While I was “training up” my children, I was also being trained. I just didn’t realize it at the time. While homeschooling our two children, I would occasionally look to the future and wonder what would become of me when they graduated. After being out of the workforce for over twenty years, what would I do? What becomes of retired homeschool moms?
A few years ago that day arrived. The kids had become young adults and my homeschooling years came to an end. I became a retired homeschool mom. That had been my identity for fourteen years. Who was I now? What was I good for?
God had called me to homeschool and, feeling like I had made a commitment directly to Him, I stuck with it until both kids graduated. After taking a little time to adjust, I asked Him what was next. He pointed me towards the substance abuse treatment center that our church was ministering to.
My first thoughts reminded me of Moses’ apprehension. I didn’t have any experience with that. What did I have to offer? What did He want me to do there?
Despite my skepticism, I felt like He was sending me there, so I went.
It was definitely way out of my comfort zone. For the first several months, I was so nervous that I sweated profusely and I had to be careful about what I wore. Satan discouraged me through nightmares and negative self-talk, but I kept going anyway.
I’ve been volunteering there for over a year and a half already, and during that time I’ve met women from a wide variety of backgrounds and learned more about their problems and needs. When I think back over all the years I spent homeschooling, I’m beginning to see how maybe I was being homeschooled, too – being prepared for other purposes that God had planned for me.
Patience and Persistence
Homeschooling developed my patience. While teaching my children I saw how problems often resolved themselves with a little time and maturity. Giving up or losing my temper wouldn’t have helped. They weren’t rebelling and it wasn’t something they could control. Sometimes we’d put a challenge aside for awhile and came back to it later. Other times we kept at it until they finally got it. Either way, together we finally succeeded due to patience and persistence.
I feel like I’ve developed an eternal perspective. When we decided to homeschool, we wanted everything to be from a Christian perspective, so our curriculum was Christian and the Bible was an integral part of our school days. By using it to teach our kids, I learned more, too. We memorized passages, many of which are still hidden in my heart. When we studied history through a Christian lens, I began to see a much bigger picture of how God worked through historical events to accomplish His purposes. Now, when things don’t seem to go right, I examine them to see if maybe God is redirecting, or protecting, me. Whether in person or through my blog, I hope to help others see Him at work in their life and how He can “work all things for good.”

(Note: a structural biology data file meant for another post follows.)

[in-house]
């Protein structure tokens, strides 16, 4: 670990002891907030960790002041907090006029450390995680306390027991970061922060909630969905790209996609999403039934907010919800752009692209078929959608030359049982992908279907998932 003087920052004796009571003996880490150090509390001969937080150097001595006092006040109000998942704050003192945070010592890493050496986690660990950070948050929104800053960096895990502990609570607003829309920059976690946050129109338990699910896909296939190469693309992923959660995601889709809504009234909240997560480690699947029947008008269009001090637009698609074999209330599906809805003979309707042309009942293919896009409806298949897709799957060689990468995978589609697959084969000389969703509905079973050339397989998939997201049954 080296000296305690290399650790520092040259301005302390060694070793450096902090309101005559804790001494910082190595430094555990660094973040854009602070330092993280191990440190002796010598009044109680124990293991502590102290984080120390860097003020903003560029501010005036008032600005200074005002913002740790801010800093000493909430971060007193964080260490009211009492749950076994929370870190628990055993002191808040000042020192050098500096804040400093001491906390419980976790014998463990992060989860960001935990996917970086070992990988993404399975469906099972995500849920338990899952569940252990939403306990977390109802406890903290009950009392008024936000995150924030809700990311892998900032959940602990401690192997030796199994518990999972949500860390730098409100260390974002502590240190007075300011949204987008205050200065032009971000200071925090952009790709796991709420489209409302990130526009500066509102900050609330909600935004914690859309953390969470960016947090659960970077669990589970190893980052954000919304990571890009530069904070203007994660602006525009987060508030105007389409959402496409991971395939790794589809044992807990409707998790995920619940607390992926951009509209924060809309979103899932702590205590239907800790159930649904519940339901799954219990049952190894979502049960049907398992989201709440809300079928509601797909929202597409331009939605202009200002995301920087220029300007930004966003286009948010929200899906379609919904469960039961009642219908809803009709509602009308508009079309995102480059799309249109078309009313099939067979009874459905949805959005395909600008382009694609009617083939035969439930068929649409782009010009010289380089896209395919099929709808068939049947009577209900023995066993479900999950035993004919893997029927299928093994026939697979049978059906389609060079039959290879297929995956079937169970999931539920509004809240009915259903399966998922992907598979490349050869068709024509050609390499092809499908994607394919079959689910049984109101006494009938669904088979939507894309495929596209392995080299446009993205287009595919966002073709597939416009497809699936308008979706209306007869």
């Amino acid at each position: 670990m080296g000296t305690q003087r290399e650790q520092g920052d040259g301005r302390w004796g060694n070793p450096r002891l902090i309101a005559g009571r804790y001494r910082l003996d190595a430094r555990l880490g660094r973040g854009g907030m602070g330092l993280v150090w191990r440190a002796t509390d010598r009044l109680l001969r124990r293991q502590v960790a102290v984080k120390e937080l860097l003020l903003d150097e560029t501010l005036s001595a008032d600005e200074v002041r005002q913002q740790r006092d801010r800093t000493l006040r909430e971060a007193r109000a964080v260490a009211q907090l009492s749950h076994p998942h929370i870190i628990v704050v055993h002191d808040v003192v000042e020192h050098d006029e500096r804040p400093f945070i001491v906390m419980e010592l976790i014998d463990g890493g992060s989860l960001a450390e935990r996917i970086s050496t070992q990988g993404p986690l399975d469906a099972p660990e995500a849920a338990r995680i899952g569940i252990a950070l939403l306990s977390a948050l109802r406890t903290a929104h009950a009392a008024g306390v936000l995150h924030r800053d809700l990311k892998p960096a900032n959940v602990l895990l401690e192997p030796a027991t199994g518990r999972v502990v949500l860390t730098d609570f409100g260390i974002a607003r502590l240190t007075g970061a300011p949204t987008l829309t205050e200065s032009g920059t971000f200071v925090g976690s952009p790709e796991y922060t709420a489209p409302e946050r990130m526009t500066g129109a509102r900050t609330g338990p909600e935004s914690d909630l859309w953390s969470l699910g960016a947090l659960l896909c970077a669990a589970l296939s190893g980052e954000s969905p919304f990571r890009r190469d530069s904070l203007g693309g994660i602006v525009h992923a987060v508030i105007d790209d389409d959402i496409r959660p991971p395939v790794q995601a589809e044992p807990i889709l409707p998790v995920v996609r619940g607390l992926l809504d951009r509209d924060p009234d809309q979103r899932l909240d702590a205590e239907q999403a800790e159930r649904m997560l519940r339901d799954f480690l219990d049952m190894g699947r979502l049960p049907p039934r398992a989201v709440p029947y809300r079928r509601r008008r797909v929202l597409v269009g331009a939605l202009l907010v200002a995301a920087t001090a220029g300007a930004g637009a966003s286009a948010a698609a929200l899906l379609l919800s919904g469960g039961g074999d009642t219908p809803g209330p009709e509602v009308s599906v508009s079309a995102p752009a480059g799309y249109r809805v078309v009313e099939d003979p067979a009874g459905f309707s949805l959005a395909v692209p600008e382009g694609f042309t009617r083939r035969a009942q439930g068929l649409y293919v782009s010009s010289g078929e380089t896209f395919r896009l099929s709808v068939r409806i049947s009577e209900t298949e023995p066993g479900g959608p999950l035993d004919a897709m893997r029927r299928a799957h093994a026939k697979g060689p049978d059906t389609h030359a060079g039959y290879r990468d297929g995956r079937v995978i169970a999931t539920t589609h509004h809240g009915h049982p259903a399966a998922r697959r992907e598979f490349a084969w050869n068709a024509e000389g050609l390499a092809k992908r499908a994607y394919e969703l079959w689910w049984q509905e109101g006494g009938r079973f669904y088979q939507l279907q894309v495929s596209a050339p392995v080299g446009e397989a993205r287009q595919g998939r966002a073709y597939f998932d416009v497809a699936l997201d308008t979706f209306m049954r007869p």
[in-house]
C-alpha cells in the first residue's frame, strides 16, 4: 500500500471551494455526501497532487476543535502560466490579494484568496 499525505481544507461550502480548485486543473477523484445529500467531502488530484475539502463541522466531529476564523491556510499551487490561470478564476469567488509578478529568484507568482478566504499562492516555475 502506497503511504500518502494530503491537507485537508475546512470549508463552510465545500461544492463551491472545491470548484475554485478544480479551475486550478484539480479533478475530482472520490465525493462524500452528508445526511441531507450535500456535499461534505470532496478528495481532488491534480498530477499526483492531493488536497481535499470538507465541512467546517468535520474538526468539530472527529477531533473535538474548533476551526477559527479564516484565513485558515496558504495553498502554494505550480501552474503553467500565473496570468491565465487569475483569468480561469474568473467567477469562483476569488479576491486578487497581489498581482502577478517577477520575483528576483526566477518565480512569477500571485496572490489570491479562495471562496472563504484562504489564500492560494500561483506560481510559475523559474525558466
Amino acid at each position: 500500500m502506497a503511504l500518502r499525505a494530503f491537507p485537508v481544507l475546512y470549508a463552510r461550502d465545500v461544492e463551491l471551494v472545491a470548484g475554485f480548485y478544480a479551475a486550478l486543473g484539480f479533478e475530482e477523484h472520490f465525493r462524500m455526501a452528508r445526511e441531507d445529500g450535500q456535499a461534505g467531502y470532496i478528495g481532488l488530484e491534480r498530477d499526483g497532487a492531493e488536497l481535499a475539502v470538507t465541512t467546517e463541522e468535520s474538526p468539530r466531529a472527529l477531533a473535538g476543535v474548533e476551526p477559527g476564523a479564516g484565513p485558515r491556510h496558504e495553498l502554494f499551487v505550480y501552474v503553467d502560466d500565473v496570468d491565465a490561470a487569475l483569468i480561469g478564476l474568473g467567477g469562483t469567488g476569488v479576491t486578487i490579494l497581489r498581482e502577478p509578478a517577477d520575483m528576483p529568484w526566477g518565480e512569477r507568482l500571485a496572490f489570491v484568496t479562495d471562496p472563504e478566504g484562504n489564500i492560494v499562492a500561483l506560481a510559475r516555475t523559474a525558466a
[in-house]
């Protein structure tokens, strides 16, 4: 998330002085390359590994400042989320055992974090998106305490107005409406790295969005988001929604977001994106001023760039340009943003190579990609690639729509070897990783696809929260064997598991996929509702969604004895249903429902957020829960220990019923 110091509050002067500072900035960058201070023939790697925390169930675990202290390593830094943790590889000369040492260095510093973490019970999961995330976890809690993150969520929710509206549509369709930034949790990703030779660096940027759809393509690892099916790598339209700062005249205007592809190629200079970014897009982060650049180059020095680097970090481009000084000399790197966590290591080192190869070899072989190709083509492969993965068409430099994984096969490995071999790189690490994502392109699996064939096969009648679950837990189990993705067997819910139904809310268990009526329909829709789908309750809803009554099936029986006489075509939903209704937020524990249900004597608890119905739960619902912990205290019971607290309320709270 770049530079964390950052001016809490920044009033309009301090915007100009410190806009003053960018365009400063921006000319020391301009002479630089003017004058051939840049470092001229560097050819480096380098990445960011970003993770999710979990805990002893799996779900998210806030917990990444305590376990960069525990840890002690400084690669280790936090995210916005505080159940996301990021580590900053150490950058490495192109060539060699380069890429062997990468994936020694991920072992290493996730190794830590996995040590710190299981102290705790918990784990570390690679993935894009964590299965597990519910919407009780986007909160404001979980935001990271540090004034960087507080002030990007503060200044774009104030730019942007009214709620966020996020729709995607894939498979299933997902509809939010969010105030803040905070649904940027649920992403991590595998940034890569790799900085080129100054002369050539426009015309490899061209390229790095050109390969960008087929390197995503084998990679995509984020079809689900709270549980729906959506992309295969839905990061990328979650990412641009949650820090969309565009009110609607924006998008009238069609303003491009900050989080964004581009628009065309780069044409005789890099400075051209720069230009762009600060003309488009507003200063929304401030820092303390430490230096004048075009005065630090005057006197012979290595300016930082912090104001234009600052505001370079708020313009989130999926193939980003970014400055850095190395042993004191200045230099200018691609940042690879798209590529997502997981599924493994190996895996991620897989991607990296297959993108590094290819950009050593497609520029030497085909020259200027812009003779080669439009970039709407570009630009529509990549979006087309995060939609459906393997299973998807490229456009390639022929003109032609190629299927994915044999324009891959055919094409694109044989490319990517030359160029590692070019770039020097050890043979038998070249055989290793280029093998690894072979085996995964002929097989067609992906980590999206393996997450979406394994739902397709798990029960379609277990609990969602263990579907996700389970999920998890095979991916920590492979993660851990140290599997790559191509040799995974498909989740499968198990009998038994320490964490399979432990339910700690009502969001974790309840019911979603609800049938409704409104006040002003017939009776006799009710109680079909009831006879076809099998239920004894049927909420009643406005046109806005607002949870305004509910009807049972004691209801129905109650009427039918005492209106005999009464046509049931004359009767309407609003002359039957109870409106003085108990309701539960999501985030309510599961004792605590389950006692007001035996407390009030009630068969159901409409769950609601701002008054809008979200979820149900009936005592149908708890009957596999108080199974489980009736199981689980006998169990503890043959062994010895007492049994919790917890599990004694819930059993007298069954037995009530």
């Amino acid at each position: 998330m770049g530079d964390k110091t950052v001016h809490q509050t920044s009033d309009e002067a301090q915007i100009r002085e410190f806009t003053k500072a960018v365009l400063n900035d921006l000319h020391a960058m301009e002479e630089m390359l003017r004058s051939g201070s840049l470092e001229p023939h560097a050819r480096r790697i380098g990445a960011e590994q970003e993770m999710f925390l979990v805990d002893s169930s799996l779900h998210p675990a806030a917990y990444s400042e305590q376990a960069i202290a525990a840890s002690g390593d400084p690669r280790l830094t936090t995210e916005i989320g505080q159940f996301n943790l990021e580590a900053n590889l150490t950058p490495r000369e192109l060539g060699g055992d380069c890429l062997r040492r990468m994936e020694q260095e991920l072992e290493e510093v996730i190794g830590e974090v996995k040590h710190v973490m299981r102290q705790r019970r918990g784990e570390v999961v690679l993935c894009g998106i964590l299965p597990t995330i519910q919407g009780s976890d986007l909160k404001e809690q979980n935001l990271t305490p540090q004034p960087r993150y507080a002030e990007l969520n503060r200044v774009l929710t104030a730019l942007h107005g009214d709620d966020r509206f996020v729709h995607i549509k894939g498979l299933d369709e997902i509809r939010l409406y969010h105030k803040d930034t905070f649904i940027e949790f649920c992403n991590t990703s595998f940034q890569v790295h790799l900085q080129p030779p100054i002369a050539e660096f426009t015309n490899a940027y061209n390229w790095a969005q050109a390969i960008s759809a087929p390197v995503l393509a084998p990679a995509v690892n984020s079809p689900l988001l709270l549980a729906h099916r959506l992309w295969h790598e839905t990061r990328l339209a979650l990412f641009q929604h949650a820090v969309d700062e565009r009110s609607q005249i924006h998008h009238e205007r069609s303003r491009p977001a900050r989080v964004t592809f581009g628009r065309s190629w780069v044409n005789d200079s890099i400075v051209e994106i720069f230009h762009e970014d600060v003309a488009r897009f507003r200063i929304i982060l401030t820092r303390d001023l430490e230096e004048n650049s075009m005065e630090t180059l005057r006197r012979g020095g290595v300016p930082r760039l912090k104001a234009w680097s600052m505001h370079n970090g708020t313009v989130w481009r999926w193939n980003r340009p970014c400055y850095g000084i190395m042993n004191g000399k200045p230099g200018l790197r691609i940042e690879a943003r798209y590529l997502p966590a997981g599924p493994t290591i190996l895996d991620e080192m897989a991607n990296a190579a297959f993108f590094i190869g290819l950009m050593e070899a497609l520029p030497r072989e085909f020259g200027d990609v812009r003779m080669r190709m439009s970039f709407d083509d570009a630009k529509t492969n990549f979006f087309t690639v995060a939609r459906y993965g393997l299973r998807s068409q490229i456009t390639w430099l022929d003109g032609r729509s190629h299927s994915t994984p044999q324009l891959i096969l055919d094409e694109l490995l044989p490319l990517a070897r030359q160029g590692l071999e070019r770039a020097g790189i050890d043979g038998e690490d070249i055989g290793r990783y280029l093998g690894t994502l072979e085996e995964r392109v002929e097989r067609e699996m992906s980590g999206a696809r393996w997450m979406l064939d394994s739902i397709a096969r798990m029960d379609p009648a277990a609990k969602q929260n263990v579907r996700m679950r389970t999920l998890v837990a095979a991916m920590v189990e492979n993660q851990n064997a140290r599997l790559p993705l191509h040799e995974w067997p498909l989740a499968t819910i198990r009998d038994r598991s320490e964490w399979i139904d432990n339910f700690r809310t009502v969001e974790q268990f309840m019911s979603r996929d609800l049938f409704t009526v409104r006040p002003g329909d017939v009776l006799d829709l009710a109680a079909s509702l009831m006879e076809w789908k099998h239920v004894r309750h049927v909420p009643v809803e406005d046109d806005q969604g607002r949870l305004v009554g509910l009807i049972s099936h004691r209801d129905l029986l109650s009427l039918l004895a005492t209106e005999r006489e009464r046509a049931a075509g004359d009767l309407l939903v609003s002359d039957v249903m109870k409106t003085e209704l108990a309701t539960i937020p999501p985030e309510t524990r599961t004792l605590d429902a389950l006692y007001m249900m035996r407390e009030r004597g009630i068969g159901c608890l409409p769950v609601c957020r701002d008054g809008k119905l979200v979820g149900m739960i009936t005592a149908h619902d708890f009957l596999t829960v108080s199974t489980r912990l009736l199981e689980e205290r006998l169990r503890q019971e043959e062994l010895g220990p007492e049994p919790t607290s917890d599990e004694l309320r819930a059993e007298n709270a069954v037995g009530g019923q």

When I’ve taken spiritual gift assessments, prayer and encouragement are my top two. I pray for and with these women often. Even though I’m not eloquent, I hope to model approaching our Heavenly Father and show that He’s really there and accessible. I’ve also seen God answer my prayers and His hand at work in guiding our family over the years. Those experiences have strengthened my faith.
The ladies need a lot of encouragement. Just like I’ve been (and still am) my children’s cheerleader, now I try to do the same for them. Reassuring them to keep going, try again, and that with God’s help they can overcome.
Some of the women didn’t have a mother, or didn’t have an example of a good mother. Not only do I want to encourage them, but I hope to model some maternal attributes that they can use with their own children.
Open the eyes of my heart, Lord
I’m learning to see them the way I think our Heavenly Father sees them – as souls worth saving. I don’t have to agree with their personal choices and beliefs to share the Good News with them. Because of bad choices, many of them have lost their family and friends. They need for someone to give them a chance. They need for someone to reassure them that God still loves them and is waiting like the Prodigal Father to forgive them as soon as they turn back towards Him.
To Train Up a Mom
I can do those things. I can listen. I can encourage. I can pray. I can tell them God loves them.
I thought I needed personal experience with the addictions that they’re battling in order to help, but that wasn’t so. The basic things that I have to offer are things that everyone needs.
God is still teaching me. He has nudged me out of my comfort zone to further develop my own spiritual gifts, and He continues to put new opportunities to serve and grow in front of me.
A Plan and a Purpose
So the moral of this story, Homeschool Mom, is that God is at work in you, too. He’s working through you now to train up your children, and at the same time, He’s preparing you for what will come next. When you’ve finished your current assignment you’ll be trained up for other special purposes.
This post was particularly hard for me to write. I hope that it encourages you in your walk with God.
One of my other “ministries” is helping new homeschoolers get started. I wrote 9 Easy Steps to Homeschooling especially for them!